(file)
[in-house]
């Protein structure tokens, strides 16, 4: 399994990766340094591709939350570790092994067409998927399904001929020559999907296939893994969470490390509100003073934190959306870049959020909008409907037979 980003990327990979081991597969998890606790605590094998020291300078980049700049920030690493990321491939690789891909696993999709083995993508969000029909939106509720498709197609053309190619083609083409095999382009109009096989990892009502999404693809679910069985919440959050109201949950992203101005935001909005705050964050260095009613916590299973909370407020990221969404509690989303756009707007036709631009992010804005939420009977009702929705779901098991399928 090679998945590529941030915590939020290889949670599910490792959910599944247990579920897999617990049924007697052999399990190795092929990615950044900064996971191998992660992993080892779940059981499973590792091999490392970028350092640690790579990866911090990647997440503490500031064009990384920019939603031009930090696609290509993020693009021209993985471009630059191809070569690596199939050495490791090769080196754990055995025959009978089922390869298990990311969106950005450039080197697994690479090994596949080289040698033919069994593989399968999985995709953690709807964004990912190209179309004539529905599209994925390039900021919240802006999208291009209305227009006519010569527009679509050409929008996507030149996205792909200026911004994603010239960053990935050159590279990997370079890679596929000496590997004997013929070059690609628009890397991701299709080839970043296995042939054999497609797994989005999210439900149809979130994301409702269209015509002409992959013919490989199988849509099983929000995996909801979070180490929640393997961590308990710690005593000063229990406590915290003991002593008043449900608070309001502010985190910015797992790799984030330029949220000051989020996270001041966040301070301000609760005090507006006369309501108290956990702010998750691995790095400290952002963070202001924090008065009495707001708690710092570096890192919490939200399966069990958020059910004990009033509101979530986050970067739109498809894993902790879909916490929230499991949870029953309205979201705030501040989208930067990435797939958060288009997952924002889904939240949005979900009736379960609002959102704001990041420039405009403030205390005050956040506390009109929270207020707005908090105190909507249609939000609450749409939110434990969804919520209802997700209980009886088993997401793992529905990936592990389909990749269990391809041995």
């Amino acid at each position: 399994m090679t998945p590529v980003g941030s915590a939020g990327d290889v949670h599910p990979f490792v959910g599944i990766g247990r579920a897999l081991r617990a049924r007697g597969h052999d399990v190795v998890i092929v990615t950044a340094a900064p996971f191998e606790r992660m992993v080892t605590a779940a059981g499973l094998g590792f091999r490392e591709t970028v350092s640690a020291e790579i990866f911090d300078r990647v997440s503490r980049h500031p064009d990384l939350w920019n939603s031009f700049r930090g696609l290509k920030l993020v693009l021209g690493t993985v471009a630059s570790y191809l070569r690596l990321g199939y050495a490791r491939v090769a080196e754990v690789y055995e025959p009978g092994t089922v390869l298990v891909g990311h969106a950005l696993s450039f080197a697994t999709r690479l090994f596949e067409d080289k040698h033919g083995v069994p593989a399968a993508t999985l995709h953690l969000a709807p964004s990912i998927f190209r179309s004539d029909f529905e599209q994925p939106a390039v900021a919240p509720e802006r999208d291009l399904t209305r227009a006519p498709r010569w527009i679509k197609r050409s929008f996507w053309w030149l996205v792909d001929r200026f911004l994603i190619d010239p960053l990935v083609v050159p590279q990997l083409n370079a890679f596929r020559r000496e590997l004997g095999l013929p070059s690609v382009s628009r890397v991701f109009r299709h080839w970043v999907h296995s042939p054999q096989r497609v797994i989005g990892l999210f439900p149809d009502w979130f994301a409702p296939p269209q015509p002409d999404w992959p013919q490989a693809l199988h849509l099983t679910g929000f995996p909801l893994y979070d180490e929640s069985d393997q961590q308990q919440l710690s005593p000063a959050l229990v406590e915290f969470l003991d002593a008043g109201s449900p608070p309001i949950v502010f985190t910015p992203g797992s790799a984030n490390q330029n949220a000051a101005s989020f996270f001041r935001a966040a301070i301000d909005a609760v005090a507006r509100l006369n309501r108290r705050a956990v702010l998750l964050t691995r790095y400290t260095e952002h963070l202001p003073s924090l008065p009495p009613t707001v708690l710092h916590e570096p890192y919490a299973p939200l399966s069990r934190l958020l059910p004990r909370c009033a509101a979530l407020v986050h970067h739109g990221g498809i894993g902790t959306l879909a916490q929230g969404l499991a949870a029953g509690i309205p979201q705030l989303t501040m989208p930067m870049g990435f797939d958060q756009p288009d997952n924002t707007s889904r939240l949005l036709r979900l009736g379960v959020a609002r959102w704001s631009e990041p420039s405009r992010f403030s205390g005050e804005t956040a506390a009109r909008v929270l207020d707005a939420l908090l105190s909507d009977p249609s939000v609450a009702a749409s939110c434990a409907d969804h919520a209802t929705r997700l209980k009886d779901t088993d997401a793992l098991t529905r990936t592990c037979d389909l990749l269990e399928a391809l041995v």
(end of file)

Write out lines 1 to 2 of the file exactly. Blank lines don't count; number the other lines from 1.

[in-house]
């Protein structure tokens, strides 16, 4: 399994990766340094591709939350570790092994067409998927399904001929020559999907296939893994969470490390509100003073934190959306870049959020909008409907037979 980003990327990979081991597969998890606790605590094998020291300078980049700049920030690493990321491939690789891909696993999709083995993508969000029909939106509720498709197609053309190619083609083409095999382009109009096989990892009502999404693809679910069985919440959050109201949950992203101005935001909005705050964050260095009613916590299973909370407020990221969404509690989303756009707007036709631009992010804005939420009977009702929705779901098991399928 090679998945590529941030915590939020290889949670599910490792959910599944247990579920897999617990049924007697052999399990190795092929990615950044900064996971191998992660992993080892779940059981499973590792091999490392970028350092640690790579990866911090990647997440503490500031064009990384920019939603031009930090696609290509993020693009021209993985471009630059191809070569690596199939050495490791090769080196754990055995025959009978089922390869298990990311969106950005450039080197697994690479090994596949080289040698033919069994593989399968999985995709953690709807964004990912190209179309004539529905599209994925390039900021919240802006999208291009209305227009006519010569527009679509050409929008996507030149996205792909200026911004994603010239960053990935050159590279990997370079890679596929000496590997004997013929070059690609628009890397991701299709080839970043296995042939054999497609797994989005999210439900149809979130994301409702269209015509002409992959013919490989199988849509099983929000995996909801979070180490929640393997961590308990710690005593000063229990406590915290003991002593008043449900608070309001502010985190910015797992790799984030330029949220000051989020996270001041966040301070301000609760005090507006006369309501108290956990702010998750691995790095400290952002963070202001924090008065009495707001708690710092570096890192919490939200399966069990958020059910004990009033509101979530986050970067739109498809894993902790879909916490929230499991949870029953309205979201705030501040989208930067990435797939958060288009997952924002889904939240949005979900009736379960609002959102704001990041420039405009403030205390005050956040506390009109929270207020707005908090105190909507249609939000609450749409939110434990969804919520209802997700209980009886088993997401793992529905990936592990389909990749269990391809041995």